On this Veterans Day, as in all the others, much will be said about those who "fought for their country." But my military service did not involve any fighting, and that is typical of most veterans. We served behind front lines or outside of war zones supporting the massive logistical and record-keeping apparatus of the national defense. We sat behind desks instead of sandbags.
I spent three years in a Washington, D.C., office answering letters from Congress and the public for the Enlisted Personnel Division of the U.S. Coast Guard. I used the skills I learned as a journalism and English major and in newspaper internships to explain the Coast Guard's policies and its need for individual service members to serve where assigned and to follow orders.
It was, in many respects, the easiest job I have ever held. The pace was slow compared to the urgent, anxiety-filled race toward a newsroom deadline, and my biggest challenge was usually getting the approval for my words from all of the commanders, captains and admirals —and even the secretary of transportation, on occasion — who reviewed my prose. I wore a uniform just once a week — a concession to civilian officials who did not want Washington to look like a military camp. My most hazardous duty was navigating D.C. traffic with my car pool each morning and afternoon.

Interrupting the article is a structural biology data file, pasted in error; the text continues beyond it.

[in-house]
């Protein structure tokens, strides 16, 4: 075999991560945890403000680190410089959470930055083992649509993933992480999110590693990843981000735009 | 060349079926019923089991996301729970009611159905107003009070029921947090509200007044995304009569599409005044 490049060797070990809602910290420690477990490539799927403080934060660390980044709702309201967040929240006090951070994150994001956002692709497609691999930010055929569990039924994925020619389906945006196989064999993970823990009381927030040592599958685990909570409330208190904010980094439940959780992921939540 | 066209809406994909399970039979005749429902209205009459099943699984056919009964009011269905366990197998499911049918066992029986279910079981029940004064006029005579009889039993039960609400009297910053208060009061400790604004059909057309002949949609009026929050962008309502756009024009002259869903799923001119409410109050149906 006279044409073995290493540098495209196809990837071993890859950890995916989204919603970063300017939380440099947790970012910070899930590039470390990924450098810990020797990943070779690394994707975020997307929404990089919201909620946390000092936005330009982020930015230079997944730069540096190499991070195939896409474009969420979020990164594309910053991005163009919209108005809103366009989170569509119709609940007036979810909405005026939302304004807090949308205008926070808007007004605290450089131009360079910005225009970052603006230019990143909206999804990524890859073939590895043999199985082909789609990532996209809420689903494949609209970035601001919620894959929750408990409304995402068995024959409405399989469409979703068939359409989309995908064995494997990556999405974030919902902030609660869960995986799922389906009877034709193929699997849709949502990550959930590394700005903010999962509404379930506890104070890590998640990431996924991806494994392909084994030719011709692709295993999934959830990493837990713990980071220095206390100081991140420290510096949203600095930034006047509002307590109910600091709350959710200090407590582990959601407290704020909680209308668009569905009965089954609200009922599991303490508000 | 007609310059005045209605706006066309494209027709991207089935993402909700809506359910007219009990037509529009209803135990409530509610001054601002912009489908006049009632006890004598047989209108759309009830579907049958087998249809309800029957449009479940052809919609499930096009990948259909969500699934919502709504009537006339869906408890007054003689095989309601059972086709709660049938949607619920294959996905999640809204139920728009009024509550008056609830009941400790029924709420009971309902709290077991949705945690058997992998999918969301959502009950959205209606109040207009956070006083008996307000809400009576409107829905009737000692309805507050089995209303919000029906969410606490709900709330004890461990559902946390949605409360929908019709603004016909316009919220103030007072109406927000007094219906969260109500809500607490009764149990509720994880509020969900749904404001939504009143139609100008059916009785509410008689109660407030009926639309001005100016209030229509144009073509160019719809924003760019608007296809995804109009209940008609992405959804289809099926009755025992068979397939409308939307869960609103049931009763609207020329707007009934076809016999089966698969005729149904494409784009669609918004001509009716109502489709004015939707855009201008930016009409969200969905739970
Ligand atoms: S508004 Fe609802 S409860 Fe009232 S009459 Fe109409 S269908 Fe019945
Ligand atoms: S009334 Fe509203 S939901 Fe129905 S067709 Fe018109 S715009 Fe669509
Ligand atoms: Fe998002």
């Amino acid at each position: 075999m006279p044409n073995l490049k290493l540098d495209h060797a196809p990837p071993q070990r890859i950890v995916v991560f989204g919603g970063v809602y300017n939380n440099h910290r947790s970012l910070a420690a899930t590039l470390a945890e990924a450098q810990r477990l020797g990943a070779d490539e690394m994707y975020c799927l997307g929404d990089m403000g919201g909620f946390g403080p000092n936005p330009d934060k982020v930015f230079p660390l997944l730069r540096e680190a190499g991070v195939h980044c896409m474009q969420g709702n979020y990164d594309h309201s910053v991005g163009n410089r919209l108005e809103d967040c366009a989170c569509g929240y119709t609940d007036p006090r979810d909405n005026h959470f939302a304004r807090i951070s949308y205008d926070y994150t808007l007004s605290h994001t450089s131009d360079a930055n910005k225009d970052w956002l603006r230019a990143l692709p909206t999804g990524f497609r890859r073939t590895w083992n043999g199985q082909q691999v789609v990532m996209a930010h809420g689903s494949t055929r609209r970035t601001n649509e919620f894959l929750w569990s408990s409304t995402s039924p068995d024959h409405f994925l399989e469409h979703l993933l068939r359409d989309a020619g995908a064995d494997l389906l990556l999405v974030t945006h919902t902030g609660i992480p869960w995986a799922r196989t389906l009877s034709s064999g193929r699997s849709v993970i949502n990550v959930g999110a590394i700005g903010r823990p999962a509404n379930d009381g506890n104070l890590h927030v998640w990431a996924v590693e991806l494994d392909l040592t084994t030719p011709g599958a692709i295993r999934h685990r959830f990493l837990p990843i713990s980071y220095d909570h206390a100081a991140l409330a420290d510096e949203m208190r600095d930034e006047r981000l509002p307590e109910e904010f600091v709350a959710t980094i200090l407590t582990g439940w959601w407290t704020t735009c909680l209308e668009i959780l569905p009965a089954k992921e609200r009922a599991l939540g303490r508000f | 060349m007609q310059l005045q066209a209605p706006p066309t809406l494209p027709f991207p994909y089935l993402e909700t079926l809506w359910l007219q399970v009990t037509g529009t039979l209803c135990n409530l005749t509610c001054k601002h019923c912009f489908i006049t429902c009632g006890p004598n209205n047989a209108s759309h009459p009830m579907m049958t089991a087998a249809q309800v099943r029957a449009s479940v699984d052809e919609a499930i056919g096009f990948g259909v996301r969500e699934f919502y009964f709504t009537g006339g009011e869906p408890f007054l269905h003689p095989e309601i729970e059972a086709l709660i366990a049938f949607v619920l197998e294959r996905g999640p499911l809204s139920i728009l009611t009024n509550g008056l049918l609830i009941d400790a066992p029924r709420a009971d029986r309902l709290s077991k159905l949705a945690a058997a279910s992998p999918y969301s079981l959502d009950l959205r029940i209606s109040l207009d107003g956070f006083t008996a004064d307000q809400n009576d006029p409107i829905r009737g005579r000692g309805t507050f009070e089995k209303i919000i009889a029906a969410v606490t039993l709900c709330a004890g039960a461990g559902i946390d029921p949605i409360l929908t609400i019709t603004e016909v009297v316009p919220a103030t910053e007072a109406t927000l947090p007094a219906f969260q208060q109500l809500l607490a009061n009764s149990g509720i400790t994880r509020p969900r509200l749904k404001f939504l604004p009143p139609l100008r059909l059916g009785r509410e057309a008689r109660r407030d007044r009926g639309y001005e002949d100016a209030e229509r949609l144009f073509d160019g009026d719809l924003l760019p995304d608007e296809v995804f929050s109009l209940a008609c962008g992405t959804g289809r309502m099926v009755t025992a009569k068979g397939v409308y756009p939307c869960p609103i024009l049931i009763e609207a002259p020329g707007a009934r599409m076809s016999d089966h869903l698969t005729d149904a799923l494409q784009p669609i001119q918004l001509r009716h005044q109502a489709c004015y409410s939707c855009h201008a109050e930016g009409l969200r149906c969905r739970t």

Nevertheless, I learned a great deal from my Coast Guard service, and those few years 40 years ago helped shape my life and still influence it today. I learned to value organizational skills, decisiveness, sacrifice, dedication and all the other traits of military culture. Had my draft number been three digits instead of two, had I managed to dodge the obligation to serve my country, I might have begun my newspaper career earlier, and perhaps followed a different route, but I would not have learned from the outstanding officers who were my mentors, colleagues and friends during those years.
On this Veterans Day, I am thankful for the opportunity I was given to serve and for the experiences and lessons of that service.